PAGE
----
For the longest time, my student ministry had not had a formal way to introducing students to the Christian faith in theory, theology, and practice. We would attempt each year to work within current structures such as Sunday school, retreats, and youth group nights to teach on a variety of faith issues. Some months would be heavy on Christian doctrine and beliefs, while others would be more faith related topical issues. We hoped that at the end of every year, we did a good enough job covering the more important subjects, but quite honestly, never really knew whether or not our students “got it”. They would listen and respond when prompted, but we often wondered if they were truly engaged and wrestling with the subjects and themes.
Additionally, year after year, students would come home from college break distraught and frustrated in their faith. While we had prepared a neat, clean, and pre-packaged faith to believe, their college experiences were opening their eyes (and brains) to a whole new world. They would return home with questions such as “Why does the Bible contradict itself at times?, ”Is God really a male?”, If there is only one God, why are there so many religions?”, Why are there so many different Christian churches?”, Am I really supposed to believe Mary was a virgin?”, Did God create evil?”, Can you accept the theory of evolution and still be a Christian?”, and many others like these. We had been teaching content only, with little to no room for interaction, question, doubt, wrestling, and really helping our students make the faith their own.
What took years to construct through middle and high school often took one semester in college to deconstruct and collapse. We had no way of helping students understand and critically and rationally think through some of the more difficult issues of faith. We also had no real way of knowing whether or not our students actually affirmed the Christian faith as their own and not their parents or youth leaders.
Thus, it became important to do something to help out students understand, affirm, and articulate the Christian faith in a way that made sense to them and would hold up in contextually relevant ways for their generation. We combined this desire and need with the fact that new families began attending our church from another Christian traditions such as Lutheran, Orthodox, Presbyterian, Catholic, etc.., and had been exposed to faith-based confirmation programs in the past. These families really wanted something more official for their children to journey through.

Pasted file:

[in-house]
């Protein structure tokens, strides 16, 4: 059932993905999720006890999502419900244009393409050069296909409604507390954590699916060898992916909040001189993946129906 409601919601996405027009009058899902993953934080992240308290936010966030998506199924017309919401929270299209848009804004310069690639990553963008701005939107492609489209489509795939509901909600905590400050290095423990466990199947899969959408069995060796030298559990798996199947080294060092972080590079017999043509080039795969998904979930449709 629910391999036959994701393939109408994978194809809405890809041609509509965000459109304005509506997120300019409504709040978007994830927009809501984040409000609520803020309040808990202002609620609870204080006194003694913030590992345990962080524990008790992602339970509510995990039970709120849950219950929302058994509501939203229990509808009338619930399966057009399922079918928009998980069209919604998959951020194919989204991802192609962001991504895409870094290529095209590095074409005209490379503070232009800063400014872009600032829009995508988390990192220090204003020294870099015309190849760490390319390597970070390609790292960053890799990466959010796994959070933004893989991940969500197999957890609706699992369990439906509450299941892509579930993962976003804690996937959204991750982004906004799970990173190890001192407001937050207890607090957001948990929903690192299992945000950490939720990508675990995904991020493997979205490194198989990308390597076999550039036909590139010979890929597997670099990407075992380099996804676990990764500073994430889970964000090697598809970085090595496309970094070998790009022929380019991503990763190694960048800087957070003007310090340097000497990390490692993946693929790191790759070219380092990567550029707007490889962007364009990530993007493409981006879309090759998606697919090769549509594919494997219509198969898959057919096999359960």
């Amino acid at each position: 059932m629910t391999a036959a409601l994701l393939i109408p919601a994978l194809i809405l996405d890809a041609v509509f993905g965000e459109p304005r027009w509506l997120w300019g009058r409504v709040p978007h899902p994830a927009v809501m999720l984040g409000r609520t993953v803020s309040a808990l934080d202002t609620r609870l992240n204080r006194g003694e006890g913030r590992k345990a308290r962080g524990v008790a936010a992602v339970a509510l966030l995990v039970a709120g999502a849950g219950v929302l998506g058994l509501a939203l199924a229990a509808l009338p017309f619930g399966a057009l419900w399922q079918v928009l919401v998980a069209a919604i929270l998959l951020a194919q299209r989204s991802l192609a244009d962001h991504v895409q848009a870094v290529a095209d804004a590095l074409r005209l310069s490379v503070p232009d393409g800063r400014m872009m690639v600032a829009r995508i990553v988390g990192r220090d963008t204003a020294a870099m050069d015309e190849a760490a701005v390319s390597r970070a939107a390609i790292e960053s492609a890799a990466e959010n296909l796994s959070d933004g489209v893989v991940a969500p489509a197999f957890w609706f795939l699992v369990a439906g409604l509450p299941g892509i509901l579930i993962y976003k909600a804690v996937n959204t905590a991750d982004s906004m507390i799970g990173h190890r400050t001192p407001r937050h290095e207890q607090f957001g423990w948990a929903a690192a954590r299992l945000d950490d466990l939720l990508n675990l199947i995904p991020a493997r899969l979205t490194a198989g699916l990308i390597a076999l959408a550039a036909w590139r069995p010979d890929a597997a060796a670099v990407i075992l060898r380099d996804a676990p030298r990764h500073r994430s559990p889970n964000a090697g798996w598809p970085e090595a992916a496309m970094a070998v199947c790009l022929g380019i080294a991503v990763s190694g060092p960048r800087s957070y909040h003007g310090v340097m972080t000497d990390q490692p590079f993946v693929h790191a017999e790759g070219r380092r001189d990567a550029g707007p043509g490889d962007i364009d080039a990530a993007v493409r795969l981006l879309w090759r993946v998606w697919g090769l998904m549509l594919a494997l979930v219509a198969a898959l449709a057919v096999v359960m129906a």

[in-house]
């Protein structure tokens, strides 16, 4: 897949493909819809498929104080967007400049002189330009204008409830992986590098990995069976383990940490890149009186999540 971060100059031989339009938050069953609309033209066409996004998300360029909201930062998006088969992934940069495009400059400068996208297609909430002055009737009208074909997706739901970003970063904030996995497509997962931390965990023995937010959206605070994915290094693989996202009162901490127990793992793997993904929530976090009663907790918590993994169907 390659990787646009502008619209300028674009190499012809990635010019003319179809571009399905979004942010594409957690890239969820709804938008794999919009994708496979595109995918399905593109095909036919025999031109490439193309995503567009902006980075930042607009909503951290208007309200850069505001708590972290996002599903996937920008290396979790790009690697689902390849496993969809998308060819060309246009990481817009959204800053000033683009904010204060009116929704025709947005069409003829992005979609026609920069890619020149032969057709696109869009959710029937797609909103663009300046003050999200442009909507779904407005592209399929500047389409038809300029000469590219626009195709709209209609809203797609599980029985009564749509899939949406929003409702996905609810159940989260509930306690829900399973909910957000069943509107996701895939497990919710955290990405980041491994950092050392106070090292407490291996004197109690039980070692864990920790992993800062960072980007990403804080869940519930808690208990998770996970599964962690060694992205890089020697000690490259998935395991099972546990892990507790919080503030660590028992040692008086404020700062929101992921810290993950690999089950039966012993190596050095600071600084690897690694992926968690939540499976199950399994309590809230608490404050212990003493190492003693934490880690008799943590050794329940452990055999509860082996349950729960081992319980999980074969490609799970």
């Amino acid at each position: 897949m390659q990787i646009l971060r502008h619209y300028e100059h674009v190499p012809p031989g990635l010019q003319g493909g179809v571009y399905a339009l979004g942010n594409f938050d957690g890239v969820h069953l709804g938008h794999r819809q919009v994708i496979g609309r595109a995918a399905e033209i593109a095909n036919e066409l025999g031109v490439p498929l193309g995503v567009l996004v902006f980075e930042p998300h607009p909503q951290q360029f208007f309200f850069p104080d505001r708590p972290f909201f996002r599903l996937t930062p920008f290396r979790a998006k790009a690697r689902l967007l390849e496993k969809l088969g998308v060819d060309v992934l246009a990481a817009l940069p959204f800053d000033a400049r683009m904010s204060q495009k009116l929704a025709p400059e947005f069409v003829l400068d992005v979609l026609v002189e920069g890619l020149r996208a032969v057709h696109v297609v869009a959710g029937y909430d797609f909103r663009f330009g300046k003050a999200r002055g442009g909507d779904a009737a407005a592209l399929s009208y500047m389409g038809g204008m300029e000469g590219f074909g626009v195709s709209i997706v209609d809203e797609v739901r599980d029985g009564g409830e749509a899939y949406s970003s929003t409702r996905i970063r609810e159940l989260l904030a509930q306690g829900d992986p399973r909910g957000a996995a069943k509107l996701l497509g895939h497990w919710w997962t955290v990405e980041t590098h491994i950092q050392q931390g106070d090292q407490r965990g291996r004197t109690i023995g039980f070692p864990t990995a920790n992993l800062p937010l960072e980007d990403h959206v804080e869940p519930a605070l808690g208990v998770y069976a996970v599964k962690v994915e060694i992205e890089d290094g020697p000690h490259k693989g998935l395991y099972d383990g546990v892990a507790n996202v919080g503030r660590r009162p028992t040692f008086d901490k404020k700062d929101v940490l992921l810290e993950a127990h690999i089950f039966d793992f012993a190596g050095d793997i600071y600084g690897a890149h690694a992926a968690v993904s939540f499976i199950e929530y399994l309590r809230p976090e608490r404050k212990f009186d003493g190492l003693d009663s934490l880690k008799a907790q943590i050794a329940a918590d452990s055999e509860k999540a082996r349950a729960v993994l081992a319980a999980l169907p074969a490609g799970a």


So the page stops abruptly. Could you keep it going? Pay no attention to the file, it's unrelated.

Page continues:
That birthed our new Confirmation Program. Though our particular denomination does not have a confirmation program, we actually went ahead and created our own. We chose to keep that same name because in the area we live in here in the Northeast and Metro NY area almost every church has a confirmation program and every student knows what that is. It is very acceptable, understood, and contextual word to use. Now, we are doing something very different with confirmation and making it extremely interactive, fun, learner-based, student orientated, culturally relevant, and biblically grounded. We also wanted to work with something that was more inclusive and embracing of various church traditions and was rooted in more of the historical Christianity, than just contemporary Western faith. We have discovered these other traditions to be rich in history, theology, unity, and spiritual experiences/disciplines. In an ever-changing environment, it is refreshing to share with out students the “bigger picture” and connectedness and connectivity of our faith, one that stretches far beyond (and behind) our current lives.
Rather than starting from scratch and writing our own curriculum, we have partnered with an excellent organization called Sparkhouse and are using their Sparkhouse-Re:form Confirmation program. Youth ministry veterans and theologians Andrew Root and Tony Jones helped collaborate on the theological emphasis of the course. The content is question-based and covers main topics such as Bible, Creed, Discipleship, Jesus, Other Beliefs, Tough Questions.
Below is some information on Re:Form confirmation curriculum as well as some
helpful websites you can visit and explore. The course will consist of 40
classes. (see attached list of all the topics covered). Each class will be
composed of 4 elements aimed at providing a creative, interactive, and
participatory learning environment for all types of students.
re:form is a fully customizable curriculum that’s rooted in historic Christianity, but
speaks to kids on their level. re:form empowers youth to discover for themselves
what they believe, through three components:
ENCOUNTER: Two DVDs with 40 hilarious animated short films frame the tough
theological questions that kids really ask, like “Who wrote the Bible?” and “Why
does God let bad things happen?”
ENGAGE: A hands-on Anti-Workbook is the centerpiece of each kid’s confirmation
experience. It’s a sturdy, full-color, wire-O bound journal chock full of activities and
ideas, with space to journal and doodle, and extras like pullout cards and cool
RESPOND: re:form prompts kids to make videos, take pictures, interview people,
and create stuff. Then they can upload all of their artifacts to an online portfolio — the
re:form gallery — where kids can share with the whole congregation what they’ve
Below are a few links for the confirmation website, a gallery that students can share their artwork and thoughts, and the list of the topics and questions that will be covered this year during the 40 week course.
We are Sparkhouse